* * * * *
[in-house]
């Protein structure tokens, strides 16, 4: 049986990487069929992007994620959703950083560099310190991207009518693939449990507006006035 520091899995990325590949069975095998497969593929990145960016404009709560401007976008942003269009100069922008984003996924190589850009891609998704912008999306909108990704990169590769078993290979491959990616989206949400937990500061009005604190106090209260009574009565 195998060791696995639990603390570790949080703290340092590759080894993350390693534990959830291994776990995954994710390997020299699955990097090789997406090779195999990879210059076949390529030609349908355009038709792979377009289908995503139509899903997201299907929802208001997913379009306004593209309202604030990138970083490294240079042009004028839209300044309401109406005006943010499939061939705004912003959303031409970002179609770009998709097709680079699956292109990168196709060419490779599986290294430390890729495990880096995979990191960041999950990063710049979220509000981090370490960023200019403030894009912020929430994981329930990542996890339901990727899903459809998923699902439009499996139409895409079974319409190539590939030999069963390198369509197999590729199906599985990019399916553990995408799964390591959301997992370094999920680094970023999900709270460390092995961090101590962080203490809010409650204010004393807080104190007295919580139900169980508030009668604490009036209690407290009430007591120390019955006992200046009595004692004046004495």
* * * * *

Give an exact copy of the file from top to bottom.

[in-house]
């Protein structure tokens, strides 16, 4: 049986990487069929992007994620959703950083560099310190991207009518693939449990507006006035 520091899995990325590949069975095998497969593929990145960016404009709560401007976008942003269009100069922008984003996924190589850009891609998704912008999306909108990704990169590769078993290979491959990616989206949400937990500061009005604190106090209260009574009565 195998060791696995639990603390570790949080703290340092590759080894993350390693534990959830291994776990995954994710390997020299699955990097090789997406090779195999990879210059076949390529030609349908355009038709792979377009289908995503139509899903997201299907929802208001997913379009306004593209309202604030990138970083490294240079042009004028839209300044309401109406005006943010499939061939705004912003959303031409970002179609770009998709097709680079699956292109990168196709060419490779599986290294430390890729495990880096995979990191960041999950990063710049979220509000981090370490960023200019403030894009912020929430994981329930990542996890339901990727899903459809998923699902439009499996139409895409079974319409190539590939030999069963390198369509197999590729199906599985990019399916553990995408799964390591959301997992370094999920680094970023999900709270460390092995961090101590962080203490809010409650204010004393807080104190007295919580139900169980508030009668604490009036209690407290009430007591120390019955006992200046009595004692004046004495």